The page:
HELENA — Montana Republican U.S. Sen. Steve Daines said Thursday he’ll be voting against the $1.2 trillion infrastructure bill before the Senate, calling it a budget-buster that is “absolutely unacceptable” at this time.
Daines said while supporters of the bill promised it would not increase the national debt, the Congressional Budget Office has estimated that the package will increase federal debt by $256 billion over the next decade.
He also noted that congressional Democrats want to pass an additional $3.5 trillion budget bill.
“The Democrats are taking our country in the wrong direction and heaping huge amounts of debt on future generations,” he said in a statement.
The Senate this week has been debating the infrastructure bill, negotiated by a bipartisan group of senators that includes Montana Democrat Jon Tester. A final vote in the Senate is expected in the coming days.
The nonpartisan CBO released its estimate of the bill’s debt impact Thursday. National news outlets said the number could make passage of the bill more difficult.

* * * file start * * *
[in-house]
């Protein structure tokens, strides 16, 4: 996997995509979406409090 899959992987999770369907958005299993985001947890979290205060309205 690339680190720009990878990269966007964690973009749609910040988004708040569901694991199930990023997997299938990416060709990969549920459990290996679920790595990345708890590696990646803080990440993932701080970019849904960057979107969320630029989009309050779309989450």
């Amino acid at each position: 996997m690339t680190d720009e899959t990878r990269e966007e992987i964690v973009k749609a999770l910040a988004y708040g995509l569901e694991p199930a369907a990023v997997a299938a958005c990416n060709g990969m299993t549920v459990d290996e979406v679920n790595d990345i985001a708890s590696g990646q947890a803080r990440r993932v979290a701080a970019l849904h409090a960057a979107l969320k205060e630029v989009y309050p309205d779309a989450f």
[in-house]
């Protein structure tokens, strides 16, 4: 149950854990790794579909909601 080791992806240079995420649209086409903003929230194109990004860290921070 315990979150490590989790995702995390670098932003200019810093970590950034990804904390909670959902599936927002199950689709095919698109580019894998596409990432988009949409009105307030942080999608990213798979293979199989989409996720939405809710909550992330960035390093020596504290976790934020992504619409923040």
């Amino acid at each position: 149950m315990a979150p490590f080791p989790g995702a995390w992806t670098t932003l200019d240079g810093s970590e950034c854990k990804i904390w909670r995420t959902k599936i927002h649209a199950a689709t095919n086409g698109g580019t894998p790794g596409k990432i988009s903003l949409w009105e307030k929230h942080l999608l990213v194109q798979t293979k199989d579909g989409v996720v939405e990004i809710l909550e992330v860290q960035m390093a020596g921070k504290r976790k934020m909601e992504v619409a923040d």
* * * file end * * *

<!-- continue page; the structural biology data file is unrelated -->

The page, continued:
However, supporters of the bill have said the CBO estimate was not unexpected, and that it doesn’t include some of the revenue that supporters believe will help finance the package.
The bill needs at least 60 votes to pass. Seventeen Republicans and all 50 members of the Democratic caucus voted last week to begin debate on the measure, indicating a degree of bipartisan support.
The package includes funding for roads, bridges, high-speed Internet networks, airports and water systems and will create thousands of jobs, Tester has said.
He said Thursday the bill contains $2.82 billion for Montana highway construction and maintenance over the next five years, $225 million for bridges and $144 million for airports.
“When I started negotiating this legislation with my colleagues, I told them that Montana’s roads and highways are crumbling and that repairing them was one of my top priorities,” he said.
Daines also criticized the bill Thursday for containing what he called “far-left” provisions, such as $43 million for installing electric-vehicle charging stations in Montana when there are less than 1,000 electric vehicles in the state, and a “pathway” for instituting a new tax based on vehicle-miles driven.